“We don’t delay the instruction of English,” said Lourdes Rovira, the executive director of bilingual/foreign language skills programs in the Miami-Dade County Public Schools. “That I think is the problem, the key.”

Cecilia Martinez Langley, a teacher in a Miami bilingual school, said teachers tend to translate in that method.

“If the children know that it’s going to be translated, it’s a crutch,” Langley said.

English for the Children-Arizona says students here never gain a working knowledge of English — or even of their native language — when schools teach them in both. They are at odds with most language experts, who agree that some instruction in children’s native language helps them learn English.

“Their No. 1 fault is, they don’t seek to teach English actively,” said Hector Ayala, co-chairman of English for the Children-Arizona and an English teacher at Cholla High Magnet School in Tucson. “They give lip service to English.”

Hollinger teacher Gonzales said she uses the right balance of English and Spanish based on the skills of her class — about 60 percent to 80 percent in a student’s native language.

“English day,” “Spanish day”

Gonzales zigzags between “English day” and “Spanish day,” giving all her pupils directions in the language of the day.

Children use the language of the day when they write in their journals, sing songs and listen to stories.

The morning begins in even more languages. Pupils greet one another in one of eight languages, including German and Japanese, that they have learned in lessons about countries.

Gonzales teaches new concepts in a pupil’s first language. She allows students to speak in the language most comfortable to them.

In a lesson on Germany, pupils shouted out facts about the country while Gonzales jotted down their words on a large sheet of paper — red for English, green for Spanish.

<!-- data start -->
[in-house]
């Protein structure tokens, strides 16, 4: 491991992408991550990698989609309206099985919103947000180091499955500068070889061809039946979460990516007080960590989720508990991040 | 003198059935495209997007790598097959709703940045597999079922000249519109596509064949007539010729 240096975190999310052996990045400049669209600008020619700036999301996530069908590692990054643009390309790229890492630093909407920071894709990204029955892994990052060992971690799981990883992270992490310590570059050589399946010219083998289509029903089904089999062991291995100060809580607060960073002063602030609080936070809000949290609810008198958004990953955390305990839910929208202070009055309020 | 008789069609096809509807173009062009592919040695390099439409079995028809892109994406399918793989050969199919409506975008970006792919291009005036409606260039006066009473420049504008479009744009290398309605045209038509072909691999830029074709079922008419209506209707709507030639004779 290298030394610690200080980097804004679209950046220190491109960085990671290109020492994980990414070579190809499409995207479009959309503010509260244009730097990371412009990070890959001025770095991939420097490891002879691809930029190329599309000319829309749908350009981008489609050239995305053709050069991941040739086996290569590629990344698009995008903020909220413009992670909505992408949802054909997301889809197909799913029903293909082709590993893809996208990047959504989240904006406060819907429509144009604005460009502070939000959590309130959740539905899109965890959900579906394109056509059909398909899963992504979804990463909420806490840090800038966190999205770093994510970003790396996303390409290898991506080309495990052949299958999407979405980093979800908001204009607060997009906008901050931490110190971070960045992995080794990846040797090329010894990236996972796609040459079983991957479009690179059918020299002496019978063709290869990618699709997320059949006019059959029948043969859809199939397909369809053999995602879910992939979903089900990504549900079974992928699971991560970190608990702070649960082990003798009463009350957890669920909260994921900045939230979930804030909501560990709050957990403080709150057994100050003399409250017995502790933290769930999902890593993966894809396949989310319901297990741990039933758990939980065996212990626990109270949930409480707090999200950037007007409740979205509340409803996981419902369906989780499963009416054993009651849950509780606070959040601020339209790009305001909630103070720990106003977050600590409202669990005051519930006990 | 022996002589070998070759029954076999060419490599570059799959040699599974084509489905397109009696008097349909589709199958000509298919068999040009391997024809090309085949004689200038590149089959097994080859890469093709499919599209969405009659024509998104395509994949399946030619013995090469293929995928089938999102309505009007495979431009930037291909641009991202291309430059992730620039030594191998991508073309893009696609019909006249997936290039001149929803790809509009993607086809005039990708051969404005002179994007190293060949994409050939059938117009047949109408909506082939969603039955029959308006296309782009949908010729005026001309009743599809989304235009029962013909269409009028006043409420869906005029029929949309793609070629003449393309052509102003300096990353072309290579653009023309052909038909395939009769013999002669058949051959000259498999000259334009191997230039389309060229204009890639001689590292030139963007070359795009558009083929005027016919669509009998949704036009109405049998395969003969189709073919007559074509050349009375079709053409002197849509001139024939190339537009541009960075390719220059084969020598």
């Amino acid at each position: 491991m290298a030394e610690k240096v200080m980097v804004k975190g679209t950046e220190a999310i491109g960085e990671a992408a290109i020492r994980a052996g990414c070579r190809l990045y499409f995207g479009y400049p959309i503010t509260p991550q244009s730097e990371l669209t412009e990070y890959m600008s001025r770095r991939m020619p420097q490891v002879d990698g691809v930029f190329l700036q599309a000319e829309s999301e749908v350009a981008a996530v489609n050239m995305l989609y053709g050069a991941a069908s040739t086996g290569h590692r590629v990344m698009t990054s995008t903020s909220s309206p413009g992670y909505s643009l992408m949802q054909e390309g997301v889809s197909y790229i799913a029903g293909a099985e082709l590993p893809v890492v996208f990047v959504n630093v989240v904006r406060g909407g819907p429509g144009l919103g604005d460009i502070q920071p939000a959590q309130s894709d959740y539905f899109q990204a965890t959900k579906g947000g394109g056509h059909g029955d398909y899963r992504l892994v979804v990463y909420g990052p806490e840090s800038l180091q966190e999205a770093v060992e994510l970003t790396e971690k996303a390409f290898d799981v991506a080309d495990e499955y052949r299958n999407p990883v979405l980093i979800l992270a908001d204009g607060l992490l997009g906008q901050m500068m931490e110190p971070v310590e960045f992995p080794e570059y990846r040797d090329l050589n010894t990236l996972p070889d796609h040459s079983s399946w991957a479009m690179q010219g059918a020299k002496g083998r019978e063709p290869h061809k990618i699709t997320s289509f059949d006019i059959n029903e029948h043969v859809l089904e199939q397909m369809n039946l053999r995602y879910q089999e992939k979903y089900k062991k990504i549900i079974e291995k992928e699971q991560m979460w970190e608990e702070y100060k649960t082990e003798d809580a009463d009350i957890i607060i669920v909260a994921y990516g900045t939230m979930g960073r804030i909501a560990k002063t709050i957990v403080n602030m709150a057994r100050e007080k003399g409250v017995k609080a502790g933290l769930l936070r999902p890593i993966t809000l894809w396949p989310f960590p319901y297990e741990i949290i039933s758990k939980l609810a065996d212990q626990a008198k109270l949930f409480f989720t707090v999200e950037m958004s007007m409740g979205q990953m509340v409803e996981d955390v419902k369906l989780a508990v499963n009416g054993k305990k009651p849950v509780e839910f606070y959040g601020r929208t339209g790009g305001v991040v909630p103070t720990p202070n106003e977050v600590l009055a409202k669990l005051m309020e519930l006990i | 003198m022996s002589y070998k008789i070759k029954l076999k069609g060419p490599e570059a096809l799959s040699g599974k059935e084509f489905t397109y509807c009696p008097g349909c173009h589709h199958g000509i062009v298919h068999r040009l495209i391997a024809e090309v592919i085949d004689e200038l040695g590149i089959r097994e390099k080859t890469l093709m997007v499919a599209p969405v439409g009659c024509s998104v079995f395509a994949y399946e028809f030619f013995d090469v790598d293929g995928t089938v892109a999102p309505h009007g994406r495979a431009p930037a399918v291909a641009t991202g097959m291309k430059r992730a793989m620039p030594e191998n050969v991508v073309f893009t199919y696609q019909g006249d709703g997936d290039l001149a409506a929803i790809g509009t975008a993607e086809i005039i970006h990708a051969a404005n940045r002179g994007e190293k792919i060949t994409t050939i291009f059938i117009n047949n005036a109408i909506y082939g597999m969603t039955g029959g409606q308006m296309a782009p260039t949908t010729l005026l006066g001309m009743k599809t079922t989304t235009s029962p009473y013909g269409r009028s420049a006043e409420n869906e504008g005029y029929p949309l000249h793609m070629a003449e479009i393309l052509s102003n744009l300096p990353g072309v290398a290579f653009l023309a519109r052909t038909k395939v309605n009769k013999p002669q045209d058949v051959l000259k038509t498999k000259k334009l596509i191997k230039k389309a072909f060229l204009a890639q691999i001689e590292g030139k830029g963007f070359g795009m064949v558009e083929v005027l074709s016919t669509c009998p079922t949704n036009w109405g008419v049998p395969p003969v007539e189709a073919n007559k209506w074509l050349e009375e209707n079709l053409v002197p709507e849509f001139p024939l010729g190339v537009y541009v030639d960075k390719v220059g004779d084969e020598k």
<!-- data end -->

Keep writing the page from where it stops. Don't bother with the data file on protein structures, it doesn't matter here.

“Tiene una bandera.” “Tiene una pared,” she wrote first.

Then came, “They invented things.” “They make cars.”

When Gonzales was teaching that stories should follow a certain order, she divided the class between the English- and Spanish-dominant children. One group worked with a teacher’s aide in the back of the class while she worked with the other in the front.

The Spanish speakers mapped out the plot of “Los tres cochinitos,” “The Three Little Pigs.” When they were done, she taught the English-speakers how to map out the “Three Billy Goats Gruff.”

“My concept today was beginning, middle and end. I was not teaching Spanish or English,” Gonzales said.

In another lesson, she spoke mostly in English when she directed pupils to find shady and sunny, wet and dry areas in a school courtyard.

“Why was I going to do it in Spanish when they had the background? It’s their place of living. They knew what it was” in English, Gonzales said.

Every day on the playground and in the cafeteria, her pupils show they can talk in both languages. They switch from English to Spanish, back and forth, depending on whom they’re addressing.